I think it is important that you transfer your ‘face-to-face’ presence in the classroom to the Virtual Learning Environment (VLE) so children are automatically familiar and comfortable with the new environment. Children also need to realise that the VLE has important factors, such as school work, which are just as important to the real life factors children encounter at school, and children will be able to see this from the ‘online presence’ they feel on the VLE.
I also agree with the fact that at the start of the school year, teachers introduce the VLE and encourage children to use it for various reasons, such as asking questions, making social arrangements and posting on the discussion boards. I believe that it is vital that children begin to use it straight away so that they use the VLE as part of their routine and carry on to use it throughout the rest of the school year.
I believe that if a teacher is to introduce a VLE to the classroom, they should make it compulsory, at least for the first few weeks, so that all children participate. If teachers implement this sort of strategy then the benefits of the VLE will not be ‘lost’. However, I do understand that some children may not have access to the internet at home, therefore giving time to these children to access the VLE during school hours is essential.
Unfortunately I do not agree with setting up specific times for children to access the VLE to have discussions on particular topics with each other. This is because some children may not have access to the VLE at those particular times set, and I think it would be easier to just allow children to talk freely about certain topics via the normal chat room on the VLE.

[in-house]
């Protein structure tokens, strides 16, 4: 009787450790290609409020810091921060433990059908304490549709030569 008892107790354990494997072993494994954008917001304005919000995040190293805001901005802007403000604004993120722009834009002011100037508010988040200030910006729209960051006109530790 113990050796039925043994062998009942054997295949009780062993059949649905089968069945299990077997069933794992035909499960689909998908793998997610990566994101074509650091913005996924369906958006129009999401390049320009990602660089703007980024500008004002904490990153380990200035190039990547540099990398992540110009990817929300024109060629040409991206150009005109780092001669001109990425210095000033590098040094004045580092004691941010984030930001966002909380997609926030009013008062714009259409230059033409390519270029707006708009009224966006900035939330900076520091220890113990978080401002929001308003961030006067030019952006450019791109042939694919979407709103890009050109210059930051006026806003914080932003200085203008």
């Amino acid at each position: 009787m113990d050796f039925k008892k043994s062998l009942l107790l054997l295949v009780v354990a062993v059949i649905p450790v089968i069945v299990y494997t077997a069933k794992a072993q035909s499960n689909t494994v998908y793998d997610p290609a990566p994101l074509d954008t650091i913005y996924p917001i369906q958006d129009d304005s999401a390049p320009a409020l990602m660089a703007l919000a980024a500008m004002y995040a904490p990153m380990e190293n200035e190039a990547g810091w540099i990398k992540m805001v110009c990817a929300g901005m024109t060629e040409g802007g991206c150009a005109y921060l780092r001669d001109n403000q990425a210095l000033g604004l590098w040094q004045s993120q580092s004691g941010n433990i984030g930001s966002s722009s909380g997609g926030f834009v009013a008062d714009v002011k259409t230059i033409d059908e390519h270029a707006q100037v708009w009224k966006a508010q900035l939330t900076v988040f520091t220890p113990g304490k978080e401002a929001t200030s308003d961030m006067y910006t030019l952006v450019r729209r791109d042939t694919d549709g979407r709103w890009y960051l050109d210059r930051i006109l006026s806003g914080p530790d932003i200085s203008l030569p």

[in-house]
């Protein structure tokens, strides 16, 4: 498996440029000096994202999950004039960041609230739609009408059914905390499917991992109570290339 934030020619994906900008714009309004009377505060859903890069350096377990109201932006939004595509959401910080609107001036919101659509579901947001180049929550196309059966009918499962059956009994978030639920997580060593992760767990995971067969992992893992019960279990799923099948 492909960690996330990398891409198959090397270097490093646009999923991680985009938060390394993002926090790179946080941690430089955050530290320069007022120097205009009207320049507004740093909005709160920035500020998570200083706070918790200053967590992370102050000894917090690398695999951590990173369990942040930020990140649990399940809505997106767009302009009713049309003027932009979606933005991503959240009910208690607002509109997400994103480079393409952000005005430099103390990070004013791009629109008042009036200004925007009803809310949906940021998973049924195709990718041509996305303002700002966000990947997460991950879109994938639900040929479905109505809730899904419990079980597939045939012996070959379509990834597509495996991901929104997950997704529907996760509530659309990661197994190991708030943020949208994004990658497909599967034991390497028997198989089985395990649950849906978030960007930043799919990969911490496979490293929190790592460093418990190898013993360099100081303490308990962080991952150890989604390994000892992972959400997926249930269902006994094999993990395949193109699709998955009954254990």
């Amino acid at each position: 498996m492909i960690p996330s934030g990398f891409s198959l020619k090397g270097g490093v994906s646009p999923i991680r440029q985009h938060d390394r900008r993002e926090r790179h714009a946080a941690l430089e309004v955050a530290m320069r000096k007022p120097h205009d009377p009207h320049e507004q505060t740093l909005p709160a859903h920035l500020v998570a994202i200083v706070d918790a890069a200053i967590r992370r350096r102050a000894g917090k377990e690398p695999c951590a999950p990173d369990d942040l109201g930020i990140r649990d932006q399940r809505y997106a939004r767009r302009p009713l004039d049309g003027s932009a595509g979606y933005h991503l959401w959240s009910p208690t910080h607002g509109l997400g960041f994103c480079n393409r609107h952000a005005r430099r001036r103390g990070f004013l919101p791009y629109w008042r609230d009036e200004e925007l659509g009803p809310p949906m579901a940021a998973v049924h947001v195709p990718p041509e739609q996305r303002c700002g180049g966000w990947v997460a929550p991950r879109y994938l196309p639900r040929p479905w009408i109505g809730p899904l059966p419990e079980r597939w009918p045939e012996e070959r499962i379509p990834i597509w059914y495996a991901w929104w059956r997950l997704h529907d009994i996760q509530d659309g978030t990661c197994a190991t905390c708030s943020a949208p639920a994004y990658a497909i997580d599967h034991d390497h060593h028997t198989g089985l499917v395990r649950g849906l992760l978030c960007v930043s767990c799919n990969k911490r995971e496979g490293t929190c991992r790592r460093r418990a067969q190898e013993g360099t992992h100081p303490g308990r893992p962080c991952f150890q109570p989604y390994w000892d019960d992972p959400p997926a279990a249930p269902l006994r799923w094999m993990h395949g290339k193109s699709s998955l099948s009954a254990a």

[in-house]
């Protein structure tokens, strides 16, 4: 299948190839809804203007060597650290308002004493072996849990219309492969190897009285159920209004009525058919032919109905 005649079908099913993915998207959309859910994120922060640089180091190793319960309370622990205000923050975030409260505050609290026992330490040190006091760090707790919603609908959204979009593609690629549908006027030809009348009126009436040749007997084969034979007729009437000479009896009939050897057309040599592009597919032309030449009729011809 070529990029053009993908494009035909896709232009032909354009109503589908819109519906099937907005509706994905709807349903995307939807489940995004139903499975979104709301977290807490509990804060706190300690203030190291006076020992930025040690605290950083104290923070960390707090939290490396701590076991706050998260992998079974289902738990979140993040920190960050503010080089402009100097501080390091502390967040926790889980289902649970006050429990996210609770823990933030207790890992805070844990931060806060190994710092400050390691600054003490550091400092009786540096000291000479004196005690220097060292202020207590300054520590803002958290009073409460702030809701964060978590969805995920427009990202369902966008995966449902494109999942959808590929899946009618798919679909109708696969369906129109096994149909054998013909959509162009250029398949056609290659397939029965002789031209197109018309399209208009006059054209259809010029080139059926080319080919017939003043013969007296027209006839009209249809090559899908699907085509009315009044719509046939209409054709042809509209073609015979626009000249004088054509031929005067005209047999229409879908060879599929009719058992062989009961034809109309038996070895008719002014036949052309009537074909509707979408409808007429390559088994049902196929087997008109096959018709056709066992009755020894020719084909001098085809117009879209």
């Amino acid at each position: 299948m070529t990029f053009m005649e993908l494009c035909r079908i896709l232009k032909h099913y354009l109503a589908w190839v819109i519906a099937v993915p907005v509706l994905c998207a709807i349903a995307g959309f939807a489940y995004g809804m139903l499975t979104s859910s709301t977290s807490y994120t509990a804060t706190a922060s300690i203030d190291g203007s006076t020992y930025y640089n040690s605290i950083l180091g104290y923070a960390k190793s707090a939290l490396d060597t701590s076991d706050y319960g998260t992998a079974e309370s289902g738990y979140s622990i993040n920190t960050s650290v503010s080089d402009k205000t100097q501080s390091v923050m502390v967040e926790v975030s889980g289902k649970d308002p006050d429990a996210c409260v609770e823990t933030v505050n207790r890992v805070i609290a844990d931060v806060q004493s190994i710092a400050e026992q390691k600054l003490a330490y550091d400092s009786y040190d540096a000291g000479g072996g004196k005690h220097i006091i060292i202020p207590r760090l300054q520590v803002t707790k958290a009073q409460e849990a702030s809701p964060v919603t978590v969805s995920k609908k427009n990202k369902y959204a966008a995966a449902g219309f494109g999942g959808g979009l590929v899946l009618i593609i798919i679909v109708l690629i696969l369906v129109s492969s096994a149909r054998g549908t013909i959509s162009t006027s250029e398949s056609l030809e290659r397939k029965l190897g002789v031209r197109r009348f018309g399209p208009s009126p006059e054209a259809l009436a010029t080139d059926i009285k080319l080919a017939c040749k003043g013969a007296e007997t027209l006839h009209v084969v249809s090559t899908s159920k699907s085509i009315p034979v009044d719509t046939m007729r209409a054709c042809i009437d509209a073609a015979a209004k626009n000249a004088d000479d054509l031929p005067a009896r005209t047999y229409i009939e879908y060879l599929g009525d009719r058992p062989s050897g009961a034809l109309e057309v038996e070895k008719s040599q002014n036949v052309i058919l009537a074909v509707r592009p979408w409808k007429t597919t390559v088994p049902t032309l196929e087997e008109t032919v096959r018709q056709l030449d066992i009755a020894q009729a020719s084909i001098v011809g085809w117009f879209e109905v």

As a teacher, I would ask the children to give their opinion on whether they would like me to join in with the discussions on the VLE or to not interact at all, unless they are asking me a direct question or there are inappropriate discussions occurring which are not suitable for the VLE.
Unfortunately I have had no experience with using online learning communities neither in primary school nor secondary school (at least that I can remember!) However, since starting at the University of Roehampton I have had access to online learning communities such as Moodle, Blogfolio and Fronter which I believe have benefited my experience so far at University. However, I can fault all three of these online learning communities for the fact that I do not think that any three of them have an online chat forum or a place for students to talk to each other if they wanted to. Blogfolio allows students to post blogs and write comments on other pupils’ blogs but these are used for educational purposes and not if you just wanted a chat or some support for something. If I wanted to discuss things or have a chat with other Roehampton students I would go onto my Roehampton group’s Facebook page (before I deactivated my Facebook), which is another example of an online community, and I would talk to them on there if I needed help with anything. I found this very useful as it is an online community set up by a member of my group, and everyone in my group who has Facebook has access to it. We can share information about different aspects of the course and we are able to communicate with and support each other. The Moodle page is very helpful as it provides students with information about the course, the PowerPoint slides to the sessions and resources to use for assignments and follow up activities. I wish I had more experience of using an online learning community whilst I was in primary school because I would then have more knowledge and ideas for the one I am creating now.